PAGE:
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Front-line Researchers

Vol. 20, No. 12, pp. 7–12, Dec. 2022.

Exploring Peripheral Areas with an Inquisitive Mind and Curiosity

Tessei Kobayashi
Senior Distinguished Researcher,
NTT Communication Science Laboratories


In Japan, the Act on Promotion of Children’s Reading was enacted in 2001. With the rapid increase in the number of middle- and high-school students owning smartphones and the launch of the government’s GIGA School program for creating an environment in which every student has one device connected to the Internet, the impact of reading habits during infancy on the academic performance of children is attracting attention. We interviewed Tessei Kobayashi, a senior distinguished researcher at NTT Communication Science Laboratories, about the progress of his research activities to elucidate the mechanisms of children’s language development and using these mechanisms to support education.

Keywords: language development, personalized picture book, social-emotional development


Create human-friendly interaction technology based on scientific evidence

—Could you tell us about your current research activities?

In the field of human development, I’m researching the mechanisms of children’s language development and using these mechanisms to support education. With the goal of creating human-friendly interaction technology based on scientific evidence, I’m implementing systems on the basis of a deeper understanding of human development and attempting to advance such technology by verifying them in the field. Put simply, I’m trying to understand the mechanisms by which children naturally learn a language, and I’m devising enhanced methods—on the basis of this understanding—for supporting individual children’s language development by, for example, using psychology, data science, and language-processing technology.

Children generally acquire the basics of their native language by approximately 3–4 years of age. Focusing on how infants learn the vocabulary, syntax, and letters that make up a language, I’m attempting to elucidate the mechanisms and factors that affect language development by conducting detailed laboratory verifications and field surveys at nursery schools and medical facilities.

I’ve also started research on children’s social-emotional development. I’m investigating how we can measure this social-emotional skill and use the findings to support children’s development. I’m also focusing on the environment surrounding children by investigating the characteristics of language development of children admitted to residential childcare facilities and regional differences in reporting abuse to child-guidance centers.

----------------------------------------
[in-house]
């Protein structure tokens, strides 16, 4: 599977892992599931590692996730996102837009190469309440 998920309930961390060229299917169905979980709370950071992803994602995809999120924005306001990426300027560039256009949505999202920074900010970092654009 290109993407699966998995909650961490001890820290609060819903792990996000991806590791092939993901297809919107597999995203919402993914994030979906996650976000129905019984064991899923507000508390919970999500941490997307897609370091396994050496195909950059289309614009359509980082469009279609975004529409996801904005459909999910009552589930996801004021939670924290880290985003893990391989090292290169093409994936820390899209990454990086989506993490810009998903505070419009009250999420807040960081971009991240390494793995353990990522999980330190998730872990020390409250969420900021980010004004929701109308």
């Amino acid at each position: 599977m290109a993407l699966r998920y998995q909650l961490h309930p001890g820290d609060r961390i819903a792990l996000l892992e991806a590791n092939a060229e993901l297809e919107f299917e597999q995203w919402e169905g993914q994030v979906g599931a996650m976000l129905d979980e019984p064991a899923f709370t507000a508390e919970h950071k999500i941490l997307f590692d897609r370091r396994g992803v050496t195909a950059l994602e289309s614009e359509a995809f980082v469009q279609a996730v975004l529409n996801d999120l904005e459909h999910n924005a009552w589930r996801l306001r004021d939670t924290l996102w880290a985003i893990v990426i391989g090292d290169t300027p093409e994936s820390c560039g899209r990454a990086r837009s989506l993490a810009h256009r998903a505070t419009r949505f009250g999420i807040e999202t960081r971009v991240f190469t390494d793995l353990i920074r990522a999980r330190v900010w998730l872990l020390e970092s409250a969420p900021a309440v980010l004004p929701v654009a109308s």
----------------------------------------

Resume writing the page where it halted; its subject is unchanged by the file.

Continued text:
While striving to enhance the Japanese Word Familiarity Database that has been continuously researched and updated by our laboratory as basic language resources in fields such as psychology, linguistics, and natural language processing, I’ve also begun researching language development in hearing-impaired children and children with cochlear implants.

—It seems that evidence-based support for comprehensively understanding the environment surrounding children will significantly contribute to society. Could you tell us about the specific findings of your research?

I’ll give some examples including projects spun off from basic research. The long-term effect of reading books to children has been attracting much attention. For example, one study [1] found that the frequency of book reading by parents to children aged 1 to 2 years is correlated with receptive vocabulary, reading comprehension, and intrinsic motivation to read at age of 8 to 9 years. This correlation remained after statistically taking into account parental education and family income (socioeconomic status: SES). Considering such previous studies, my research colleagues and I believed that supporting book reading to Japanese children from an early age would be effective in enhancing their education and social investment.

As I mentioned in the previous interview, my graduate studies in infant psychology led me to supervise an educational television program for young children after I joined NTT. In that role, I found that although the program staff had sufficient knowledge, the program was not structured on the basis of scientific evidence. I felt the need for scientific evidence on language development when one program staff commented, “It would be reassuring if we had guidelines based on scientific data on language development.”